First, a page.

Confidence was now high and it looked like we had both got the tactics correct with regards to the depth and colour of our zigs. Over the course of the next few hours the action was quite hectic, with both of us landing several fish and we decided to set up base camp and remain in these two swims. By lunchtime the sun was at its highest and boy was it warm. I lay on my bedchair struggling to keep my eyes open, I think the 3am wake-up call had finally caught up with me. The next thing I knew I was been awoken to an absolute one toner! I carefully made my way down the bank and hooked into something which definitely felt much bigger. Fortunately, I didn’t have any issues with the fish at range, but just when I thought I was winning, it managed to bury itself in a big weedbed literally just 15 yards from the bank. After keeping constant pressure on the fish for a while it wasn’t going anywhere and in the end I decided to take the risk and lay the rod on the floor whilst I put my chest waders on. I gently made my way into the lake as far as I could just enough to be able to get over directly over the top of the fish, but once again it wouldn’t budge. A few more minutes went by and just as I was thinking I may have lost this battle, something gave, and I was in contact with the fish again. Not wanting any more mistakes, as soon as its head popped up I scooped him into the net. I could see it was a good fish and on the scales it went 28lb and it was proving to be a great start to the session.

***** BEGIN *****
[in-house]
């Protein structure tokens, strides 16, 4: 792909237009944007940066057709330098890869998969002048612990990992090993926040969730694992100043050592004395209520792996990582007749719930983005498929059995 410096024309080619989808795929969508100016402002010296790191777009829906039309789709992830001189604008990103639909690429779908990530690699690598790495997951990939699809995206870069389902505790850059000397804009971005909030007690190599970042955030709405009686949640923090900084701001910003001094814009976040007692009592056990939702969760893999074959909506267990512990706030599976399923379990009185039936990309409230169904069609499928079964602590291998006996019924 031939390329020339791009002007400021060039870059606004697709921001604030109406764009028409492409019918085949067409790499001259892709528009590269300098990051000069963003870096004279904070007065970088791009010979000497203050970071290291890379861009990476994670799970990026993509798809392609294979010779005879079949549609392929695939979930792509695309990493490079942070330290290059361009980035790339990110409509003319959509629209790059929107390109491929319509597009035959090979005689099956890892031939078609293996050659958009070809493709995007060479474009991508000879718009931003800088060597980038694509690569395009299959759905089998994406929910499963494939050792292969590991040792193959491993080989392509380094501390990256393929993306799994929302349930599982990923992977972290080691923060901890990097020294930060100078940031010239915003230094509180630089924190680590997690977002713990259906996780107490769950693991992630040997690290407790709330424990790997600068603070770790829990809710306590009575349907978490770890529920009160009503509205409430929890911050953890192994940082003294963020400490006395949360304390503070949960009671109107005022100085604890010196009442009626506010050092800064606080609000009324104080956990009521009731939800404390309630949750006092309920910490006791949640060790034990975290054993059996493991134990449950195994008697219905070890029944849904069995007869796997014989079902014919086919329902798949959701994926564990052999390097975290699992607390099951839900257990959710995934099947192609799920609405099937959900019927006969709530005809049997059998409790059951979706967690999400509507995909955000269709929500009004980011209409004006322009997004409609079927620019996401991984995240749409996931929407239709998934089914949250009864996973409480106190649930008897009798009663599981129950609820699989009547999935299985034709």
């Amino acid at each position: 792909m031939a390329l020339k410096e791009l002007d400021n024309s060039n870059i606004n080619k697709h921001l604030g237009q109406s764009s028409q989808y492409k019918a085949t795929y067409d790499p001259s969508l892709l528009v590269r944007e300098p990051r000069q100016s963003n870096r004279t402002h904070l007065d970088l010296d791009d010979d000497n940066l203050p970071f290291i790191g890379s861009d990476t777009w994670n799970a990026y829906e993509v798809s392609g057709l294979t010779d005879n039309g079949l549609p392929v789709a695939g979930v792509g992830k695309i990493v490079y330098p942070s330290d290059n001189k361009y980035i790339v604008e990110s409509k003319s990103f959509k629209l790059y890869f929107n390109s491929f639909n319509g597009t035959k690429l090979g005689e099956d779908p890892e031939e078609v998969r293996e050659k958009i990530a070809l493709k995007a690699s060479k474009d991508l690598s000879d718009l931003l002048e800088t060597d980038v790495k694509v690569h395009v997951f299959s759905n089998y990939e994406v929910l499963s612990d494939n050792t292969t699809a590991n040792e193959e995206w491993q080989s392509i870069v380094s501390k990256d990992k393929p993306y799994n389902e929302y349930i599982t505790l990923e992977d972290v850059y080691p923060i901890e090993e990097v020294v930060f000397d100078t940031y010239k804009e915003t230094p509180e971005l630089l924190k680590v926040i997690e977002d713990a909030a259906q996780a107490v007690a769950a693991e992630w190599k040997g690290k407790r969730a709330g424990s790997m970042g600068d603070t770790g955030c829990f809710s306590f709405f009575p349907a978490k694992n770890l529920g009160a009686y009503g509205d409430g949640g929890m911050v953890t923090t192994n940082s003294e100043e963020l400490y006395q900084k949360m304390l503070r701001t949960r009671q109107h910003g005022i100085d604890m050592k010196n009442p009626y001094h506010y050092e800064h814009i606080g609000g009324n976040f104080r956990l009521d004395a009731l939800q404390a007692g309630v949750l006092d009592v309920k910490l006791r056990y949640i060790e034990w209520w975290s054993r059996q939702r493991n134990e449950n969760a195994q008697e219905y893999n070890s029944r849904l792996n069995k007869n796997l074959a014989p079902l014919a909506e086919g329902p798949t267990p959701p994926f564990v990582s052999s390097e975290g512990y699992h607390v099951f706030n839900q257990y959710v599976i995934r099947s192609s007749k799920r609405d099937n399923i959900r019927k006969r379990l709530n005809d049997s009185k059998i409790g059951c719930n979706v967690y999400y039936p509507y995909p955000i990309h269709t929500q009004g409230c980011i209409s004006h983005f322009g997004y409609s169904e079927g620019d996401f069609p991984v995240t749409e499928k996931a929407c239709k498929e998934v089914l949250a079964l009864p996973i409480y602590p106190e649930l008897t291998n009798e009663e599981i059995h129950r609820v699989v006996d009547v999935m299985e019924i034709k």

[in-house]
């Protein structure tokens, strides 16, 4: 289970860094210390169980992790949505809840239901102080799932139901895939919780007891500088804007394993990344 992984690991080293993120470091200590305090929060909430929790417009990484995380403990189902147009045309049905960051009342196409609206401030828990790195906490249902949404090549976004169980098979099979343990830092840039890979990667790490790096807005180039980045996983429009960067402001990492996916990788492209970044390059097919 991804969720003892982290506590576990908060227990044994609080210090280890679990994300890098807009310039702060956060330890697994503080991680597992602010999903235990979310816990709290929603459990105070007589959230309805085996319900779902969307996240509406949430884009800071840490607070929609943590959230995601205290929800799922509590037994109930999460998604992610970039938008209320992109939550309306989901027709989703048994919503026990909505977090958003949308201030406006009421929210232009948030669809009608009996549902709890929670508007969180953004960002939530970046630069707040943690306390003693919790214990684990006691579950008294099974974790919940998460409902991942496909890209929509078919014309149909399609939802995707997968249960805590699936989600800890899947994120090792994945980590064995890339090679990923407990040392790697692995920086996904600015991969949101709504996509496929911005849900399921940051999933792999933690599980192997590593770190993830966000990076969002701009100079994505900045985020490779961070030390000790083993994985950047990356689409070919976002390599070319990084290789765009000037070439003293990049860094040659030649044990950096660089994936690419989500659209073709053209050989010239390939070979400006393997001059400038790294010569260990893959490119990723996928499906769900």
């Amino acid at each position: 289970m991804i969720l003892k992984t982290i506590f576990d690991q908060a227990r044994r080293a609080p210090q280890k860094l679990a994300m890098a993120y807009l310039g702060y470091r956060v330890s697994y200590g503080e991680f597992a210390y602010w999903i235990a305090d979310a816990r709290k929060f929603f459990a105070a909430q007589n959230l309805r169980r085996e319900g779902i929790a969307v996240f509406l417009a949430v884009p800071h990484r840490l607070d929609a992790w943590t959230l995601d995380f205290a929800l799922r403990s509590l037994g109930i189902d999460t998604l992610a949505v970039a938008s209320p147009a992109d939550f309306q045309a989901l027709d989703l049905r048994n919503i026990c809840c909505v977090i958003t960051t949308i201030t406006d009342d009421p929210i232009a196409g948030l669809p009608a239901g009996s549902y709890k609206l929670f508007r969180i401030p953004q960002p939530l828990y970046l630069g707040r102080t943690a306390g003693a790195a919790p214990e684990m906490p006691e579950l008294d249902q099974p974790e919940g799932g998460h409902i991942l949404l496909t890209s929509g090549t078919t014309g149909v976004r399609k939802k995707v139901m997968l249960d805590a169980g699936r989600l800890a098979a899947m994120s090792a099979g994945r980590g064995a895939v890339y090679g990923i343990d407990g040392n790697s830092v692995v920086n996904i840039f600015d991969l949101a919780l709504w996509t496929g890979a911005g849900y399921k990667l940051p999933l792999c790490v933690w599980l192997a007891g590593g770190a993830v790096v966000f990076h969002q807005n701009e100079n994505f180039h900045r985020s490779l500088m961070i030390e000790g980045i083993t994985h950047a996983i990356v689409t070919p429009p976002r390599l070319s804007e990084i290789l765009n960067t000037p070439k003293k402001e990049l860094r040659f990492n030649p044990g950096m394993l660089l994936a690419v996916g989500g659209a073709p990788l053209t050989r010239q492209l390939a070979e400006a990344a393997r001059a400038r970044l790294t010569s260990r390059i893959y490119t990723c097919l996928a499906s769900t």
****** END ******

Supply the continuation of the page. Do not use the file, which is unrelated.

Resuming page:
Throughout the rest of the afternoon and evening, the action continued for both of us, albeit with a smaller stamp of fish, until Greg managed a cracking 27-pounder. Just as the last of the light was going, my right hand rod signalled another take and as I picked up into it I could feel what I thought was a small fish banging its head from side to side. As a consequence I played it in a fairly blasé manner. The fish came in really easily, so much so in fact, I thought it may have even been a bream! It wasn’t until I was just about to slip it into the net when I saw this big, dark shape roll over, it was good ‘un alright. On the scales it went 36lb and was one of the A-Team known as Mr Grey which set a new zig-caught personal best. As I’m sure you can imagine, I was buzzing! I decided with the success to reel in both the rods and get some much needed shut eye. Greg, however, left one rod out and he was also rewarded with a fish known as Bovs at 34lb.
The following morning I set my alarm for 5am and buzzed the zigs out nice and early in the hope the action would continue. I managed a lovely upper-double mirror almost straight away, but for some reason, the next few hours were dead. Between us, we tried everything, swapping and changing between depths and colour, however we still couldn’t buy a bite. In the end another angler on the dam wall bank decided to fish further into the lake almost cutting me off from reaching where I’d been fishing. With that said myself and Greg went for a wander further down the lake to our left hand side past the other side of the island. Straight away we saw fish, they were milling just under the surface with the odd one showing out long into open water. We didn’t need a second invitation and we packed everything down and set back up again in double-quick time, ready for our final night.